Do you remember your last review? If you do, chances are it’s not a good memory. The whole event probably left you feeling anxious and helpless. If you received a positive review or a raise that felt good, you still probably wondered, “What about next time? I wonder if I can keep this pace up. What if my boss changes? What happens if I have a couple of off days now?” If your last review was a negative experience, you are probably feeling stressed, unhappy and not sure of what you can do to finally make the boss happy with your performance. Meanwhile, you might worry that others will get all of the new opportunities because you have had a “bad” review. After all, you remember HR saying that those employees who receive a “bad” review are no longer able to transfer to new jobs. In addition, you received a 1.5% raise because of what your boss labeled “poor performance,” so there goes your planned family vacation this summer. Sound familiar?
It should, since many large organizations run a similar annual performance review process. There are different reasons why this process even exists. Senior management will likely tell you it’s to keep people accountable and separate “the winners” from “the losers” or “low performers.” HR professionals will stress the need for a process to reward and punish fairly — but the reality is different.
According to my observations, people on the receiving end of the review do the opposite of what is expected. They start to enjoy their work less and feel like children in a job prison. The wise leader would eliminate non-value added processes like ranking and rating. Microsoft announced that they are moving in this direction to create a more collaborative workforce. Yet other companies such as Intel, with their macho ranking and rating processes, continue. Yahoo does too — with a similar process that has left employees feeling scared and confused. Does this impact business results? Of course it does. Over time, people decide that going the extra mile is no longer worth the effort or risk!
In my opinion, the annual review creates a parent-child relationship at work between boss and employee. The whole process is too focused on past performance versus future development. Worse, salary increases are linked to performance evaluation and this is largely left up to the subjective views of the organization and merit allocation from HR.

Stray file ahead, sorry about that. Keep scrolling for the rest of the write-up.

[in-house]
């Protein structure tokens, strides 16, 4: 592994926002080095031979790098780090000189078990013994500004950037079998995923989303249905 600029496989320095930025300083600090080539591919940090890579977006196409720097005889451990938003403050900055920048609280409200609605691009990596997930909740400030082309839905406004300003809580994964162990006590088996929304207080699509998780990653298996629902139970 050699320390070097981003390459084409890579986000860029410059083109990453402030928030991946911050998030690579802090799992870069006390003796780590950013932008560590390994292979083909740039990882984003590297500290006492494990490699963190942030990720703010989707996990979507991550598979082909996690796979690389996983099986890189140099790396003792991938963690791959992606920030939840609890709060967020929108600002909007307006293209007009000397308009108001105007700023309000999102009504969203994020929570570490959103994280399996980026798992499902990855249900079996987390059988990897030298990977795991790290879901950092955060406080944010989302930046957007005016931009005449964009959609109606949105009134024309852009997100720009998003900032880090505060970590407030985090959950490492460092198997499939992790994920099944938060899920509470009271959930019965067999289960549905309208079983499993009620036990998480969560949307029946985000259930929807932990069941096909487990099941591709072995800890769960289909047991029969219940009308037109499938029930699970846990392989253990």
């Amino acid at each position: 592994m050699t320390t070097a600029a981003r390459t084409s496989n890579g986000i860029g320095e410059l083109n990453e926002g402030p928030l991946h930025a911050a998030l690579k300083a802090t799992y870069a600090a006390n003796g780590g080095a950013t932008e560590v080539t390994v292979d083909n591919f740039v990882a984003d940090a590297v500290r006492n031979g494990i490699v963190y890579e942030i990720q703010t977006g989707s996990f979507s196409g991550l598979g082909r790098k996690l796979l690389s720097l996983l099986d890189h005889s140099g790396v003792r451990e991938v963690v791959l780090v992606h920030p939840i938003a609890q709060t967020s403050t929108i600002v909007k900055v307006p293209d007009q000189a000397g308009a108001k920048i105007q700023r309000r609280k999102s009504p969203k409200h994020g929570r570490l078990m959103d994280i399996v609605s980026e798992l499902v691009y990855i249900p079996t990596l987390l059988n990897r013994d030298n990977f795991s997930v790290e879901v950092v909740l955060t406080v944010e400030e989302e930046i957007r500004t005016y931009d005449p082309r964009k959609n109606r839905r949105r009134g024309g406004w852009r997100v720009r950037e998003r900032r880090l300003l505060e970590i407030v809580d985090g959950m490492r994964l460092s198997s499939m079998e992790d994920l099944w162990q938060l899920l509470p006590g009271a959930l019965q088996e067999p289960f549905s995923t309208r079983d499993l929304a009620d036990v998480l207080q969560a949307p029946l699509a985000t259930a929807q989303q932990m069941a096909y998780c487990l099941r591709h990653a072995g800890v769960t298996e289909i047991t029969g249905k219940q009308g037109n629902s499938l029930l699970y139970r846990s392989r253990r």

Adults do better with positive feedback
One thing that many leaders don’t consider is the fact that adults are more open to feedback if it is positive and forward-looking versus punitive, evaluative, and past-oriented. Many managers will admit they don’t really like to write the annual performance review — just as people don’t like receiving them. In many firms, for example, the annual evaluation ritual takes place between November and January. During the first two months, managers are busy figuring out what to write while trying to interpret the HR guidelines of the month. Then around the first of the year, everyone is busy either giving or receiving reviews. In the end, it is a complete waste of time. Morale is lower, bad feelings rise and overall productivity is stagnant until about March when the pain of the review wears off.
First, leaders and their followers should sit down on a regular basis to agree on goals and how they will measure progress. There should be both formal and informal communication. I think it’s a good idea to write down goals and progress without writing down feedback or evaluations. As adults, we are more receptive to feedback when it is orally communicated with our best interests in mind. We are not so receptive when this performance message is written down and kept in our files. HR professionals will argue that this record keeping is necessary for legal reasons just in case there are issues later. This reminds me of a prenuptial agreement just in case something goes wrong. These relationships are doomed from the start with a defensive position versus one of trust, acceptance and integrity.
Coaching and the humanistic culture
Through coaching, open communication and development-focused relationships at work, people will find joy in their jobs and thrive. The work culture will be more open and will encourage creativity and collaboration. No longer will the threat of punishment or the promise of reward be held over anyone’s head. Some forward-thinking leaders are starting to change their approaches after seeing that the nature of work and relationships have changed. They see a better path to profit which starts with putting people first. These days, people expect more out of their work and will only remain engaged in a work culture where they feel energized and authentic.
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